Cherie Messore '80 MC - part one
Friday, February 01, 2008
This is an extended version of an interview with Cherie Messore '80 MC that appeared in the January 2008 edition of AlumNews.
Tell us about your work at Chocologo and Trocaire College:
Chocologo is downtown Buffalo’s only custom chocolate factory. There’s a factory on site, and a retail shop. I worked there for a couple years doing sales and marketing. It was an interesting experience. What was most appealing about it from my perspective is that it really showed that skills are transferable. My background is in public relations and fundraising and not-for-profit management and I wanted a change and to see what else was out there. It was a good transference knowing that if you are a skilled professional, particularly in that field, you can take that skill set and go to any other discipline and be successful. I’m now the director of development for Trocaire College. (I work) on fundraising campaigns, annual fund, we’re wrapping up a capital campaign now that is really exciting, and working with prospects and donors. (I’m) beginning to do a little with the alumni base as well. Do you like working with alumni? I will!
What career path did you take to get to Chocologo? Like I said, my background is in public relations, marketing and fundraising. I’ve worked in many of the non-profit organizations in and around Western New York. I had been working at the Buffalo and Erie County Botanical Gardens as marketing manager. And as I said before a lot of the whole idea of how my skills could transfer into another discipline into the for-profit sector and I was fortunate enough to have spotted something at iambuffaloniagarajobs.com, and went for it. It was a very appealing transition, but I’m glad to be back in the not-for-profit arena. I believe there are people, professionals who are certainly not-for-profit minded and certainly working in higher education very much brings me full circle because when I was a student at Medaille (Class of 1980) my internships, that were required as part of the Media/Communication program, were in the Advancement Office at Medaille. I was in the White House and I was in what was called the West Wing.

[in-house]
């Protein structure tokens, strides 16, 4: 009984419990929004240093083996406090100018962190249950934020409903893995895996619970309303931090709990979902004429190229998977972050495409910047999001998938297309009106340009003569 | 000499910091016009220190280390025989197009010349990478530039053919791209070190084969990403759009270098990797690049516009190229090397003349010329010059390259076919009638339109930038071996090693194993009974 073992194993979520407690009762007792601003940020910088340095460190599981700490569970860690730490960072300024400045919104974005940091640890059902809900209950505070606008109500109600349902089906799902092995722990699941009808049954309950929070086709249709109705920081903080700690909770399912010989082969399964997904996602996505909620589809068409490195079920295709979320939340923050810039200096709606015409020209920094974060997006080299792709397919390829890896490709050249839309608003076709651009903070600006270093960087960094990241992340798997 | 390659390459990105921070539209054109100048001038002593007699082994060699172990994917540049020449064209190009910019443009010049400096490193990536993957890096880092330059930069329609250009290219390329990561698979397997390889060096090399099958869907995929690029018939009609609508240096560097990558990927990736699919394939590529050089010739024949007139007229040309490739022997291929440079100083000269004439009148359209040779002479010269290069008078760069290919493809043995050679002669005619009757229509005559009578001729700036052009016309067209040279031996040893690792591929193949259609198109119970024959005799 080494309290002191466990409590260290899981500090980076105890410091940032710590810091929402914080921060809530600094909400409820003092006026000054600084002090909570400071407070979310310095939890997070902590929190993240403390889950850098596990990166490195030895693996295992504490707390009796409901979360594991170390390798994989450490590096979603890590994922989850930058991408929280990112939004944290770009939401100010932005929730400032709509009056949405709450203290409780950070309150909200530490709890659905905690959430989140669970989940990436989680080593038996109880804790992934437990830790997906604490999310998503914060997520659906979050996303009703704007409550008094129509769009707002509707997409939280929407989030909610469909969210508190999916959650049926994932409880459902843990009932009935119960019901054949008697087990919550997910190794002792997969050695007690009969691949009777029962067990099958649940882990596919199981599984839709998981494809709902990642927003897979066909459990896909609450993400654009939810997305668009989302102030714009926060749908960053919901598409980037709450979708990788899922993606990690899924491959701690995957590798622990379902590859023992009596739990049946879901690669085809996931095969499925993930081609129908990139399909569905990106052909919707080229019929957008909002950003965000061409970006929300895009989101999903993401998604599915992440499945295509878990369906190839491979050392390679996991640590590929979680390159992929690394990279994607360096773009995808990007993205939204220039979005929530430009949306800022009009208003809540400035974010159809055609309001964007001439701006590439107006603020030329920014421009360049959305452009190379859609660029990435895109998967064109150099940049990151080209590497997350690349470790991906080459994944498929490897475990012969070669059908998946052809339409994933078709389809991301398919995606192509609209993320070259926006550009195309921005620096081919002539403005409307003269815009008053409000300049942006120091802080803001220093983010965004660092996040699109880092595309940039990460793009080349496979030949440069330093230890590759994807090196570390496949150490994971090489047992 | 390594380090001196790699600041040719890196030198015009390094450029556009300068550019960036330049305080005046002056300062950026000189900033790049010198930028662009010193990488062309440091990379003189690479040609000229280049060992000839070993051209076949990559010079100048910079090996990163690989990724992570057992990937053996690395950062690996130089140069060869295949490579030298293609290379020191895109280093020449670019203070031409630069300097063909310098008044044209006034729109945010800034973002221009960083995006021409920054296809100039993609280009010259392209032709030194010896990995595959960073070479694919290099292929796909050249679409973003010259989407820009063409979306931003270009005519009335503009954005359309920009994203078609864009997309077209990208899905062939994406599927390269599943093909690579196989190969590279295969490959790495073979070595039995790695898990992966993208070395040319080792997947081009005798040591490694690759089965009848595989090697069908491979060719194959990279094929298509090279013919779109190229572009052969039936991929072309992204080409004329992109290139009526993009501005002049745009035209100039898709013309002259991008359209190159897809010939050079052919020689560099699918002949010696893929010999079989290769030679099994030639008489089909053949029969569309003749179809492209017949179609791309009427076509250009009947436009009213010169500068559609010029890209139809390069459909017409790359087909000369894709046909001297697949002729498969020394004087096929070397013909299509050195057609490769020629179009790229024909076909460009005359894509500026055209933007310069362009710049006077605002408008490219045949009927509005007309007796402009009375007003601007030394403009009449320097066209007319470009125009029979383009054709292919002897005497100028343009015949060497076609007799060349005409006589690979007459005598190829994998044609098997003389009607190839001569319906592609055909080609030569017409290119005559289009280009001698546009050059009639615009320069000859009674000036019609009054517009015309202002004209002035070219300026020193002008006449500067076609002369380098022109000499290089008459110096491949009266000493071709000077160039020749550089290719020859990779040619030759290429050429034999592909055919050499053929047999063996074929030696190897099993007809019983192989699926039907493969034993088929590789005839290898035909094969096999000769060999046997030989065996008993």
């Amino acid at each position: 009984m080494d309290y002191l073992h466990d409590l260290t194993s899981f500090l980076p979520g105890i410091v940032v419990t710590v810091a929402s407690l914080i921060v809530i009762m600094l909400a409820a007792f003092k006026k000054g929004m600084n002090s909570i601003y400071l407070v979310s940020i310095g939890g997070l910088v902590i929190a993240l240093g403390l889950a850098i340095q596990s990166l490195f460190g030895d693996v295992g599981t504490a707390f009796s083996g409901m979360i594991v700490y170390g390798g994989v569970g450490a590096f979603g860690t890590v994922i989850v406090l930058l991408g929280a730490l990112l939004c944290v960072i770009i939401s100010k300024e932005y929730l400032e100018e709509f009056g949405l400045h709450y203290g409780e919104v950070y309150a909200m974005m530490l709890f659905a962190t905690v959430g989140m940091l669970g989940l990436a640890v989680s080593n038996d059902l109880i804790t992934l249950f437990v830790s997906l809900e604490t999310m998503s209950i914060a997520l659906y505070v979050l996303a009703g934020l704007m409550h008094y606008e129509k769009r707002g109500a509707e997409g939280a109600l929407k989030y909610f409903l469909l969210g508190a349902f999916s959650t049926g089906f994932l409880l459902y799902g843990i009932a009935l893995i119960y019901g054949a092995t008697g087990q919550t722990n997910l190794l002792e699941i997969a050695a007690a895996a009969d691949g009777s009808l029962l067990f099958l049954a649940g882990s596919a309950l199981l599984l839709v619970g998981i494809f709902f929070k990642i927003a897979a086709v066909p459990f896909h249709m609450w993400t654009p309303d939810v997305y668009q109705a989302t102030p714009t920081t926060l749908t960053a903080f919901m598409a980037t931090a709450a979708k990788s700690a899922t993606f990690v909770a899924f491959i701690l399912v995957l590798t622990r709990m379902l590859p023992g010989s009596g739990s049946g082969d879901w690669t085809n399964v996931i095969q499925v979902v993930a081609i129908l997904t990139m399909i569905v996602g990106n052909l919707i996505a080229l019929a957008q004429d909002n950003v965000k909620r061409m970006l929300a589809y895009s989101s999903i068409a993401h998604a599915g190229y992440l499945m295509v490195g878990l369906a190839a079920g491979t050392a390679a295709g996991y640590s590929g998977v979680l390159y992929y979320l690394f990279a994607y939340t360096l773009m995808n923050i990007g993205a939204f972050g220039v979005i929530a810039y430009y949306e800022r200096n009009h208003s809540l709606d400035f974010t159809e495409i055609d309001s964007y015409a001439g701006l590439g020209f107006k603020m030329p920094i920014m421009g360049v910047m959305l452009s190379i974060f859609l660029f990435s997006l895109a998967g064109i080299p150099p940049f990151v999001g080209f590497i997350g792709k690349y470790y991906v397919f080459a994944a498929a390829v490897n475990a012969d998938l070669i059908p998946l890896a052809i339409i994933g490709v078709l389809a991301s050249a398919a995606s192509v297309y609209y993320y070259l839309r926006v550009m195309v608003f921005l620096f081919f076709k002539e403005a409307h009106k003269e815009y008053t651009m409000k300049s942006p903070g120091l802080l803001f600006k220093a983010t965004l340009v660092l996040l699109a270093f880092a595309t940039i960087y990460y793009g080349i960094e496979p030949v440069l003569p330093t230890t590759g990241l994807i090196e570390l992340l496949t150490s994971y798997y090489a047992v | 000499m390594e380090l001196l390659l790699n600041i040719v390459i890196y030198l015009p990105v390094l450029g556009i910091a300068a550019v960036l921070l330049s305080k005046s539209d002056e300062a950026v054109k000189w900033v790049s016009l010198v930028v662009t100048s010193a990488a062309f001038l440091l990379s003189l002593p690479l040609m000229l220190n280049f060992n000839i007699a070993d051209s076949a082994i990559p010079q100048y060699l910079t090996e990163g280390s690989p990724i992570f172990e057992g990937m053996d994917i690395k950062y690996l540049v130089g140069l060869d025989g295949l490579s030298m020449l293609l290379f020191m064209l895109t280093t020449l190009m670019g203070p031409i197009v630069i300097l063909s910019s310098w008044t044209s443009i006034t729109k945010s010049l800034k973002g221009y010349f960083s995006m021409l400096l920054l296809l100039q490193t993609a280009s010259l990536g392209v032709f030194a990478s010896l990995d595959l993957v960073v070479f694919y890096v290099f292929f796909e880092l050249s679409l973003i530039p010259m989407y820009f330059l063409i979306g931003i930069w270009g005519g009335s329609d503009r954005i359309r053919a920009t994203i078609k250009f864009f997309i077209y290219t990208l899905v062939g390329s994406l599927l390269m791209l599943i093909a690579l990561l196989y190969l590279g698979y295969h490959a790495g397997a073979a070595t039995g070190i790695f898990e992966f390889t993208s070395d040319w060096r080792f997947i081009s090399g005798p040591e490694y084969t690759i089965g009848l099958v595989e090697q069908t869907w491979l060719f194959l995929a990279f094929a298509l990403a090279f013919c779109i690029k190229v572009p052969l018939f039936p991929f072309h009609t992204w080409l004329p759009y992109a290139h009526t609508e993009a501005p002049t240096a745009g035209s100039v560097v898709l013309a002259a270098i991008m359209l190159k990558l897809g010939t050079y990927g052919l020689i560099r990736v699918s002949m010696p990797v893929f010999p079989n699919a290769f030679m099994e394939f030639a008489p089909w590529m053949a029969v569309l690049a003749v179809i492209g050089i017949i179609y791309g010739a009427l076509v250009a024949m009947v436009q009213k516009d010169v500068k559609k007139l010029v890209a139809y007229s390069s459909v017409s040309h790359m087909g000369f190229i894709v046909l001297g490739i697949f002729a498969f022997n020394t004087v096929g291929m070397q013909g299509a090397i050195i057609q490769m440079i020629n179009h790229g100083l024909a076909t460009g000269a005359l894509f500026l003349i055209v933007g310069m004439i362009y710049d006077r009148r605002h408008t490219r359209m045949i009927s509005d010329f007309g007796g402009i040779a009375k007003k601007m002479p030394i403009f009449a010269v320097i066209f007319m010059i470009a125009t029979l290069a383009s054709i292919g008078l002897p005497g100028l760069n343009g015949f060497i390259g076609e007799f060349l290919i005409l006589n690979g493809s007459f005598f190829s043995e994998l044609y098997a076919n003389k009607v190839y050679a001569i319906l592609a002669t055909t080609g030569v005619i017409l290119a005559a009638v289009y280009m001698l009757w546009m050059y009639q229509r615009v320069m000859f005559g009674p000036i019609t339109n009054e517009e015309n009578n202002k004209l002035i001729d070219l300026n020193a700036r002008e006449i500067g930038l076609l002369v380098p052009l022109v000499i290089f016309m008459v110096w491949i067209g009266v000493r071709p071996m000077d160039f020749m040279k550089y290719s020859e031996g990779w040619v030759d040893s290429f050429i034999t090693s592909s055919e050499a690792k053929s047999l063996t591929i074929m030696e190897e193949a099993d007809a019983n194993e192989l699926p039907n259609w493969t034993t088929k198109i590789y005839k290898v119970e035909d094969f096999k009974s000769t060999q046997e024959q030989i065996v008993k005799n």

What has changed about Medaille most since you graduated? Medaille is a very different world now - the growth of the College, in a lot of ways. Certainly the physical footprint has changed. When I was a student at Medaille from 1976-1980 it was the Main Building, the Library Building and the White House. That was it. And it was great to have that small controlled footprint – the parking lot was very different, the landscape behind the Main Building was extraordinarily different. I took a walk, probably about a year ago, behind the building. And so much of what I remember that was there and what was lovely is now gone. It’s unfortunate, but it’s all growth and progress. And everything is made to look just a little bit different, to show and to showcase growth and progress. Even the degree structures are different now. One of the last things I worked on before I left Medaille in the summer of 1980 – my internship actually continued past my graduation. I was working on the promotional brochures for two programs that don’t exist anymore - Arts Management and an Education-Multiple Settings certificate that was within the Education department and still allowed the students to earn a bachelor’s degree in Education, but education and multiple settings means that students were trained to be educators in museums and art galleries, in business, to do continuing (education) sorts of things. At the time I started at Medaille, in the fall of 1976, it was one of the few programs around that was breaking away from the traditional J-School (Journalism School) modality it was actually becoming a generalist program. Canisius and Buffalo State I believe followed suit. I believe Medaille was the first one around here to embrace that – until that time if you wanted to go into communications you either went to UB and became more of a conceptual student, or you went to Bonaventure and it was a traditional J-School. Medaille was one of the first around to embrace the idea of being a media generalist. And that was very appealing at the time. There was an article in the Atlantic Monthly – of course the Watergate break-in of 1974 spurred a lot of high school students and college students into a journalist career because they wanted to be (like) Woodward and Bernstein. This is a 1975 statistic, but there were 300 media students for every journalism position in the United States. (That) was considered a huge ratio at the time, and that’s why so many of these schools popped up. Programs started redefining themselves; the JBS program at Buffalo State redefined itself to be more aligned or similar to the Medaille program. And our class was huge. I believe the first media majors graduated from Medaille in 1979 – it was a handful of students. The Class of ’80 was the first full-fledged class of communications majors.